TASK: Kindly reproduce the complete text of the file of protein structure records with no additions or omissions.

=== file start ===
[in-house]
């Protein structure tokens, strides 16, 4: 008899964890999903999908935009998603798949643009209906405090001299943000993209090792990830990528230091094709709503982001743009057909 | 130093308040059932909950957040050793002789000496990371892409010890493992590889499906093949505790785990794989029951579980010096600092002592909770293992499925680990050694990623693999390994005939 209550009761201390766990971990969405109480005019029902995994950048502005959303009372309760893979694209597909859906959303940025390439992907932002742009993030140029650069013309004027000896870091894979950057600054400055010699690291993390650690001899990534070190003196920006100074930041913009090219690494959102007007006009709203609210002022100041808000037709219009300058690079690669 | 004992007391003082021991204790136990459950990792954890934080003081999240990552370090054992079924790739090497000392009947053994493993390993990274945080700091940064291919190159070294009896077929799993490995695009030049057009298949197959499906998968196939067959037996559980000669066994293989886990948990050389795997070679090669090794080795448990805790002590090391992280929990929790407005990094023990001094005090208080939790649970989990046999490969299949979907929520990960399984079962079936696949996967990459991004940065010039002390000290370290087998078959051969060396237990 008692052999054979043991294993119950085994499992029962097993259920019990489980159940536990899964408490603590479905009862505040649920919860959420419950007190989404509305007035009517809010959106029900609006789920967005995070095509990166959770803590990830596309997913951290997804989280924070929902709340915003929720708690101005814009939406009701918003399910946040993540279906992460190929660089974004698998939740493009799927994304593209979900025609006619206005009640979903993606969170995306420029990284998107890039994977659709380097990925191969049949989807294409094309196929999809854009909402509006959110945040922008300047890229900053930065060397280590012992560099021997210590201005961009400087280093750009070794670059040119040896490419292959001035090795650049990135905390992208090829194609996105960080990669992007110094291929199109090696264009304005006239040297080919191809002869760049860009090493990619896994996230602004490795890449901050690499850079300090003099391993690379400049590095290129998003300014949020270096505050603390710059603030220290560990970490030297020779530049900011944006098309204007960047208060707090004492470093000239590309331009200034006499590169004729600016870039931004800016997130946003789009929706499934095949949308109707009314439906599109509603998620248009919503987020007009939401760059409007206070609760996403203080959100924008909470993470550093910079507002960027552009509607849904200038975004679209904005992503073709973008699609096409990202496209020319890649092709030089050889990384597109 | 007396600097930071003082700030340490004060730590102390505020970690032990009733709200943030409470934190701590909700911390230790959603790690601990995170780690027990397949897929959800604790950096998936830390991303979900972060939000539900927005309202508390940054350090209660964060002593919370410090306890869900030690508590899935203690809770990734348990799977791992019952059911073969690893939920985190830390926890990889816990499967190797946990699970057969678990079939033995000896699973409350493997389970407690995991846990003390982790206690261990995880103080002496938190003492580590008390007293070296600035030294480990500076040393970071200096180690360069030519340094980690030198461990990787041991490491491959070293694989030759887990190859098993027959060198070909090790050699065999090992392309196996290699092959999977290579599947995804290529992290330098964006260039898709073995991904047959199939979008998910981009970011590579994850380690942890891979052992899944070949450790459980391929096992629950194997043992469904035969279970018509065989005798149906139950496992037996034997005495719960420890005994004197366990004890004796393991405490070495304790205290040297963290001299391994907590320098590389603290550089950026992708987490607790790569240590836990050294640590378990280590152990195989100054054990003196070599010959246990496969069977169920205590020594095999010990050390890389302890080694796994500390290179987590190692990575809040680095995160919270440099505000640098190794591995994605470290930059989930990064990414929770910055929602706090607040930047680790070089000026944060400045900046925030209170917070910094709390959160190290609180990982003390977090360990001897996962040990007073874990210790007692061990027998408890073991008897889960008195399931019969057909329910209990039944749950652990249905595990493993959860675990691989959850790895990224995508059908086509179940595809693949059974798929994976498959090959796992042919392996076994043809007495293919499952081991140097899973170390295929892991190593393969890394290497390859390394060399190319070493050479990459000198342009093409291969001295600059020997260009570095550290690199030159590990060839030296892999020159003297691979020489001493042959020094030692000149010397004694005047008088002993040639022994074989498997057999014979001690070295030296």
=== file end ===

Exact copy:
[in-house]
């Protein structure tokens, strides 16, 4: 008899964890999903999908935009998603798949643009209906405090001299943000993209090792990830990528230091094709709503982001743009057909 | 130093308040059932909950957040050793002789000496990371892409010890493992590889499906093949505790785990794989029951579980010096600092002592909770293992499925680990050694990623693999390994005939 209550009761201390766990971990969405109480005019029902995994950048502005959303009372309760893979694209597909859906959303940025390439992907932002742009993030140029650069013309004027000896870091894979950057600054400055010699690291993390650690001899990534070190003196920006100074930041913009090219690494959102007007006009709203609210002022100041808000037709219009300058690079690669 | 004992007391003082021991204790136990459950990792954890934080003081999240990552370090054992079924790739090497000392009947053994493993390993990274945080700091940064291919190159070294009896077929799993490995695009030049057009298949197959499906998968196939067959037996559980000669066994293989886990948990050389795997070679090669090794080795448990805790002590090391992280929990929790407005990094023990001094005090208080939790649970989990046999490969299949979907929520990960399984079962079936696949996967990459991004940065010039002390000290370290087998078959051969060396237990 008692052999054979043991294993119950085994499992029962097993259920019990489980159940536990899964408490603590479905009862505040649920919860959420419950007190989404509305007035009517809010959106029900609006789920967005995070095509990166959770803590990830596309997913951290997804989280924070929902709340915003929720708690101005814009939406009701918003399910946040993540279906992460190929660089974004698998939740493009799927994304593209979900025609006619206005009640979903993606969170995306420029990284998107890039994977659709380097990925191969049949989807294409094309196929999809854009909402509006959110945040922008300047890229900053930065060397280590012992560099021997210590201005961009400087280093750009070794670059040119040896490419292959001035090795650049990135905390992208090829194609996105960080990669992007110094291929199109090696264009304005006239040297080919191809002869760049860009090493990619896994996230602004490795890449901050690499850079300090003099391993690379400049590095290129998003300014949020270096505050603390710059603030220290560990970490030297020779530049900011944006098309204007960047208060707090004492470093000239590309331009200034006499590169004729600016870039931004800016997130946003789009929706499934095949949308109707009314439906599109509603998620248009919503987020007009939401760059409007206070609760996403203080959100924008909470993470550093910079507002960027552009509607849904200038975004679209904005992503073709973008699609096409990202496209020319890649092709030089050889990384597109 | 007396600097930071003082700030340490004060730590102390505020970690032990009733709200943030409470934190701590909700911390230790959603790690601990995170780690027990397949897929959800604790950096998936830390991303979900972060939000539900927005309202508390940054350090209660964060002593919370410090306890869900030690508590899935203690809770990734348990799977791992019952059911073969690893939920985190830390926890990889816990499967190797946990699970057969678990079939033995000896699973409350493997389970407690995991846990003390982790206690261990995880103080002496938190003492580590008390007293070296600035030294480990500076040393970071200096180690360069030519340094980690030198461990990787041991490491491959070293694989030759887990190859098993027959060198070909090790050699065999090992392309196996290699092959999977290579599947995804290529992290330098964006260039898709073995991904047959199939979008998910981009970011590579994850380690942890891979052992899944070949450790459980391929096992629950194997043992469904035969279970018509065989005798149906139950496992037996034997005495719960420890005994004197366990004890004796393991405490070495304790205290040297963290001299391994907590320098590389603290550089950026992708987490607790790569240590836990050294640590378990280590152990195989100054054990003196070599010959246990496969069977169920205590020594095999010990050390890389302890080694796994500390290179987590190692990575809040680095995160919270440099505000640098190794591995994605470290930059989930990064990414929770910055929602706090607040930047680790070089000026944060400045900046925030209170917070910094709390959160190290609180990982003390977090360990001897996962040990007073874990210790007692061990027998408890073991008897889960008195399931019969057909329910209990039944749950652990249905595990493993959860675990691989959850790895990224995508059908086509179940595809693949059974798929994976498959090959796992042919392996076994043809007495293919499952081991140097899973170390295929892991190593393969890394290497390859390394060399190319070493050479990459000198342009093409291969001295600059020997260009570095550290690199030159590990060839030296892999020159003297691979020489001493042959020094030692000149010397004694005047008088002993040639022994074989498997057999014979001690070295030296």